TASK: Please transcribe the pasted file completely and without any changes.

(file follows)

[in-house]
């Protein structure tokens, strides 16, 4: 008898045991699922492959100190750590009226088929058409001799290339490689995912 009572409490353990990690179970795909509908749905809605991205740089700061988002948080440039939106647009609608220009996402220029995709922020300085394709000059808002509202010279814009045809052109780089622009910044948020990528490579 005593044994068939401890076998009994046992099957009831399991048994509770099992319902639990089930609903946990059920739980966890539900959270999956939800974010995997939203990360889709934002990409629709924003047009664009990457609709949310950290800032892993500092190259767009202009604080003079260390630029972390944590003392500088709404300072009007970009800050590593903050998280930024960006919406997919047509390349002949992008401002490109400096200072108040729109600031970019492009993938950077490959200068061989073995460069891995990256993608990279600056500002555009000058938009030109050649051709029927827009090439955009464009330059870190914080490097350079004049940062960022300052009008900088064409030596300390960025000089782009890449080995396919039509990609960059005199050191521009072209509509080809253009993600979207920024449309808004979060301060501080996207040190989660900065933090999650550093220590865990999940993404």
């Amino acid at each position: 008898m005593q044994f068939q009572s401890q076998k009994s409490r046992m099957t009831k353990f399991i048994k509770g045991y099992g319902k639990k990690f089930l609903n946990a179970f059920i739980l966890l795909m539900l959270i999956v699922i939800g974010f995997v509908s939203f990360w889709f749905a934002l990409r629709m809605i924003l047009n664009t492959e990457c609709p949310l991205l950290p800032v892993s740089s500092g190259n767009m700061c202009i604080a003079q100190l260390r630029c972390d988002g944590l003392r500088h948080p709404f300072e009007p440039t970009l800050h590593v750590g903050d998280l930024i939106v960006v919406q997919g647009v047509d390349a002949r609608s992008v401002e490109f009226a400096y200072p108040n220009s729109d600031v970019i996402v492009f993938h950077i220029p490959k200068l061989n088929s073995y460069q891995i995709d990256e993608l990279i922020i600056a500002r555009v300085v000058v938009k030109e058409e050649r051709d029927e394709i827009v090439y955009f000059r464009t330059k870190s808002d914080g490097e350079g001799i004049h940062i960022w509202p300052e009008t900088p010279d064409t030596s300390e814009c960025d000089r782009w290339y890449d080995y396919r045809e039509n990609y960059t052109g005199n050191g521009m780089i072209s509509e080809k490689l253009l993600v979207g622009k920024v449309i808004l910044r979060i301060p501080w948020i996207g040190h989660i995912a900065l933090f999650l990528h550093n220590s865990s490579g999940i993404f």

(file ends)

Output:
[in-house]
């Protein structure tokens, strides 16, 4: 008898045991699922492959100190750590009226088929058409001799290339490689995912 009572409490353990990690179970795909509908749905809605991205740089700061988002948080440039939106647009609608220009996402220029995709922020300085394709000059808002509202010279814009045809052109780089622009910044948020990528490579 005593044994068939401890076998009994046992099957009831399991048994509770099992319902639990089930609903946990059920739980966890539900959270999956939800974010995997939203990360889709934002990409629709924003047009664009990457609709949310950290800032892993500092190259767009202009604080003079260390630029972390944590003392500088709404300072009007970009800050590593903050998280930024960006919406997919047509390349002949992008401002490109400096200072108040729109600031970019492009993938950077490959200068061989073995460069891995990256993608990279600056500002555009000058938009030109050649051709029927827009090439955009464009330059870190914080490097350079004049940062960022300052009008900088064409030596300390960025000089782009890449080995396919039509990609960059005199050191521009072209509509080809253009993600979207920024449309808004979060301060501080996207040190989660900065933090999650550093220590865990999940993404």
């Amino acid at each position: 008898m005593q044994f068939q009572s401890q076998k009994s409490r046992m099957t009831k353990f399991i048994k509770g045991y099992g319902k639990k990690f089930l609903n946990a179970f059920i739980l966890l795909m539900l959270i999956v699922i939800g974010f995997v509908s939203f990360w889709f749905a934002l990409r629709m809605i924003l047009n664009t492959e990457c609709p949310l991205l950290p800032v892993s740089s500092g190259n767009m700061c202009i604080a003079q100190l260390r630029c972390d988002g944590l003392r500088h948080p709404f300072e009007p440039t970009l800050h590593v750590g903050d998280l930024i939106v960006v919406q997919g647009v047509d390349a002949r609608s992008v401002e490109f009226a400096y200072p108040n220009s729109d600031v970019i996402v492009f993938h950077i220029p490959k200068l061989n088929s073995y460069q891995i995709d990256e993608l990279i922020i600056a500002r555009v300085v000058v938009k030109e058409e050649r051709d029927e394709i827009v090439y955009f000059r464009t330059k870190s808002d914080g490097e350079g001799i004049h940062i960022w509202p300052e009008t900088p010279d064409t030596s300390e814009c960025d000089r782009w290339y890449d080995y396919r045809e039509n990609y960059t052109g005199n050191g521009m780089i072209s509509e080809k490689l253009l993600v979207g622009k920024v449309i808004l910044r979060i301060p501080w948020i996207g040190h989660i995912a900065l933090f999650l990528h550093n220590s865990s490579g999940i993404f």